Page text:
First, I wasn't sure if this was the proper forum or perhaps maybe the Powertrain folder, so apologies on that first if I picked the wrong one.
After having read a few other archived posts with similar issues, there were a lot of theories but no sound solutions posted, so here goes.
I've got this 1990 Max with the 2.4L - all stock. I've rebuilt the upper end with a new head, exhaust manifold, rebuild throttle body and rebuilt ECU 9capcitors leaked). I got it running pretty good and then ran into major oil seal leaks on the front housing, so I pulled it and replaced all the seals including new bearings for the balance shafts. Maybe I should have eliminated them - but they're still there (for now) - and with new bearings. All new sensors including oil pressure switch (for idiot light), and I just replaced all the instrument cluster bulbs since they were so old and dim. now the oil pressure light is flickering on now and then and in some cases on solid.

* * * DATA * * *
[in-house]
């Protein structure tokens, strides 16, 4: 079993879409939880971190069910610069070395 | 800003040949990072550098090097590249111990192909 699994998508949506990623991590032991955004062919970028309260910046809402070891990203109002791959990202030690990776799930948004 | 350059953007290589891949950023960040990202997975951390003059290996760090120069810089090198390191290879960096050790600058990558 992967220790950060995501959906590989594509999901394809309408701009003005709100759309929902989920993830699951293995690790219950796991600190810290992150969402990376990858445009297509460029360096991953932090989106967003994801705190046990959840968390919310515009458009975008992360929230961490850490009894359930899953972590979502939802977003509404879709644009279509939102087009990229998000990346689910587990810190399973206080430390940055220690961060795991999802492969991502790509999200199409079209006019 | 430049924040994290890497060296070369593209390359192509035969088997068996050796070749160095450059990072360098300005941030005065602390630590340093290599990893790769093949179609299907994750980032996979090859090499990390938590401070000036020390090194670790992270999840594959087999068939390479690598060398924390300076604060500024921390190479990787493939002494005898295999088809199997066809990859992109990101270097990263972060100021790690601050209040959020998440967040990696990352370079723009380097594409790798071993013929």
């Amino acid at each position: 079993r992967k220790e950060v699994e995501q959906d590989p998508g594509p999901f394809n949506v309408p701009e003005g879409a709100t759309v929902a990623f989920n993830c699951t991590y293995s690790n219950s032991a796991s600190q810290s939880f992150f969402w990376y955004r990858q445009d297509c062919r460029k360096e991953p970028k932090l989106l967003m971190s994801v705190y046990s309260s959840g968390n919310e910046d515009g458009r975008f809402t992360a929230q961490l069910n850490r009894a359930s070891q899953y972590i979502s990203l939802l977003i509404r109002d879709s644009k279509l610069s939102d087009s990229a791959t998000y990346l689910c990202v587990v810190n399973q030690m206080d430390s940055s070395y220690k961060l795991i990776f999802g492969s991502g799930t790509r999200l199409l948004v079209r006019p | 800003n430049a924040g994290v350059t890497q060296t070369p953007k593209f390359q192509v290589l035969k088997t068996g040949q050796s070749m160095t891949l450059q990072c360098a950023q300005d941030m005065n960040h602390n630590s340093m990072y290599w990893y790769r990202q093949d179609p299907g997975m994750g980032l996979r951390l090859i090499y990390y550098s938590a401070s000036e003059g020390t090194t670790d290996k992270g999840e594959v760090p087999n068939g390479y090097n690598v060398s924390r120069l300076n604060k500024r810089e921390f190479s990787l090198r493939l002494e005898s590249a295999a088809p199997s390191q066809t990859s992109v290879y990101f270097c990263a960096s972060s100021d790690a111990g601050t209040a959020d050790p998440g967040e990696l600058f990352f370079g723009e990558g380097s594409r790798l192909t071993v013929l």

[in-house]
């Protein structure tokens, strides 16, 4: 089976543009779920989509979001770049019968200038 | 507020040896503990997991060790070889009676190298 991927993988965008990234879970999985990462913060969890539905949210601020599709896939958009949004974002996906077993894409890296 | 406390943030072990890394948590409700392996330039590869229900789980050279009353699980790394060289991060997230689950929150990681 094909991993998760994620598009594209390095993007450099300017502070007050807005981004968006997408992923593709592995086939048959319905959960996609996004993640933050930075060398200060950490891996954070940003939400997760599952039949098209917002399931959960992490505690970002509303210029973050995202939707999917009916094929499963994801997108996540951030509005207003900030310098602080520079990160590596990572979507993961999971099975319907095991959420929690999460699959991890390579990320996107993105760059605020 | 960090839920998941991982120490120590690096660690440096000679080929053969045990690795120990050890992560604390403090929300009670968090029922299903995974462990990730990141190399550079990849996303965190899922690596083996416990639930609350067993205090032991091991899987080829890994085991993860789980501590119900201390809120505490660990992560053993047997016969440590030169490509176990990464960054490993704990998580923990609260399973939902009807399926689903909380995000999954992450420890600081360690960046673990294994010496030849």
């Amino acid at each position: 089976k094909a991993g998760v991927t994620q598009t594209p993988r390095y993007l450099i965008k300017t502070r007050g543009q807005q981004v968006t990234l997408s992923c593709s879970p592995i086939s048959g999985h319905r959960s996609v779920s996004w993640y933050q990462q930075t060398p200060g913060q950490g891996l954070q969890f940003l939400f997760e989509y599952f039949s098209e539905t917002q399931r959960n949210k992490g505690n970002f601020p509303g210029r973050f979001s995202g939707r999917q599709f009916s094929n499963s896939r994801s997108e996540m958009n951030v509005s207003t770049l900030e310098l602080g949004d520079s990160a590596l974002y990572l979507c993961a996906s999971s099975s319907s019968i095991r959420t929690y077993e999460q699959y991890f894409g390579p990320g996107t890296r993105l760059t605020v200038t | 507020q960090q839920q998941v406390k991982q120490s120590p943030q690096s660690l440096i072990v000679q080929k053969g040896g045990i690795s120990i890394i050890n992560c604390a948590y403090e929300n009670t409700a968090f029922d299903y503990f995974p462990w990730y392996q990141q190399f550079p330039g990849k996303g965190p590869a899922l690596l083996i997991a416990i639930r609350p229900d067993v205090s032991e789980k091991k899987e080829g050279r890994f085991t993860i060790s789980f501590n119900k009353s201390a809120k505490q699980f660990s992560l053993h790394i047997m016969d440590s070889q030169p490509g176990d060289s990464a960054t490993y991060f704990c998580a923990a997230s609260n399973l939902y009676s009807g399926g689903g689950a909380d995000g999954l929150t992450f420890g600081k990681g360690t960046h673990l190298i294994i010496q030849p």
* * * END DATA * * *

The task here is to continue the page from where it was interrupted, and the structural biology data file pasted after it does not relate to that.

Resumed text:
No ticking, oil level is fine and opening the fill cap I confirm I have oil delivery to the top end.
I hooked up a gauge to the sending unit port and on cold startup I got 82psi. A bit high I thought. as the engine began to warm for the next few minutes, it dropped to maybe 78psi. FSM (factory service manual) states at idle and at operating temperature, it should be "11psi - or higher" a max level is not specified.
So I put the sending unit back on and same issue right away, flickering oil pressure light. One post had a theory that the high pressure blew the new sending unit. Another held a theory the oil pressure valve spring was worn.
If I blew the sending unit with the high pressure, I need to solve the cause of the high pressure before replacing again. Standard doesn't specify the range except to say the switch is activated at a low point of 7psi
How do you tell if the spring is bad? Are there other things to check/replace for a high pressure condition? I always thought 20-35psi was an ideal range, but I'm thinking 80 even at startup is much too high.
Thanks for the help!